I'm working on building dot density maps of South Africa using census data. Below is an example of what I'm talking about. Each dot on the map shows 100 people living in Tshwane, the municipality in which I'm currently living. If you can then calculate "catchment" areas for each clinic (the simplest way is to use the shortest Euclidean distance by creating a Voronoi diagram), we will be able to estimate the total number of people served by each clinic. This information, combined with information we have about health outcomes and financial resources of each clinic, will help identify those clinics with the highest burden and fewest resources.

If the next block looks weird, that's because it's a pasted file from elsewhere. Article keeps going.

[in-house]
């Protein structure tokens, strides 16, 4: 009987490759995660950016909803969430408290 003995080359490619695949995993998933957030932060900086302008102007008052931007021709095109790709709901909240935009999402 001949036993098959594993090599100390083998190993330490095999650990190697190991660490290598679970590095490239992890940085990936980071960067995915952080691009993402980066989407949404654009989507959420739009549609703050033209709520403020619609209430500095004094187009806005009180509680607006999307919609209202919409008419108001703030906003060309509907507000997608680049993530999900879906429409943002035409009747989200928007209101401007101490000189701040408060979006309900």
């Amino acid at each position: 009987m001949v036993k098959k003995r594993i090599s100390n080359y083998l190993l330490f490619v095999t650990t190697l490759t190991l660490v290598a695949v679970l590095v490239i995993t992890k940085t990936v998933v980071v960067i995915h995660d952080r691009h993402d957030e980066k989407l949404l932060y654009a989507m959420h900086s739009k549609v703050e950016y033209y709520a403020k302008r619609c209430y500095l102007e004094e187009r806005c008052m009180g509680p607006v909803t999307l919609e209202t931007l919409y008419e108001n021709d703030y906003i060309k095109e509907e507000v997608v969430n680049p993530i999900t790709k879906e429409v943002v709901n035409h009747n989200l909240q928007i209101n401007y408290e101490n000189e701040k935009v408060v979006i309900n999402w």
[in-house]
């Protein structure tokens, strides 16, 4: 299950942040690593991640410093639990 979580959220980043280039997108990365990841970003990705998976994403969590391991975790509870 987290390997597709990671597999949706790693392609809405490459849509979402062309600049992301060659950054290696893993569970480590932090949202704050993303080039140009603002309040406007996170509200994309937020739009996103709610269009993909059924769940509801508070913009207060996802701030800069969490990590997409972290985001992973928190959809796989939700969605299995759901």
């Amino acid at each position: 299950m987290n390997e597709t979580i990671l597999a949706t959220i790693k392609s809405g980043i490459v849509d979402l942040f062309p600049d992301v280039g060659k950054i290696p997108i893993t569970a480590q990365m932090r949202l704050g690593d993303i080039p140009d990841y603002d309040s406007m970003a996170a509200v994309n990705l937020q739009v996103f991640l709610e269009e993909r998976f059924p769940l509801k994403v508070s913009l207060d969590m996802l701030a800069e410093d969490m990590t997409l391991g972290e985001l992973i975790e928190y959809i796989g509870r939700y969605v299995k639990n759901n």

This map was created in R using the dotsInPolys function (which is part of the maptools package) and ggplot2. For a good example of how to build these types of maps in R, check out AnthroSpace's tutorial, Dot Density Maps in R.
In researching these types of maps, I've seen other people create massive dot density maps that are color coded by ethnicity/race. Adrian Frith created a great dot map of South Africa. Below I've embedded a similar map made by the Cooper Center. I'm reminded of the Facebook connections map, in that you can clearly visualize the roads, boundaries and the topography of the entire US, even though the only thing that is mapped is dots - there are no lines in the entire map.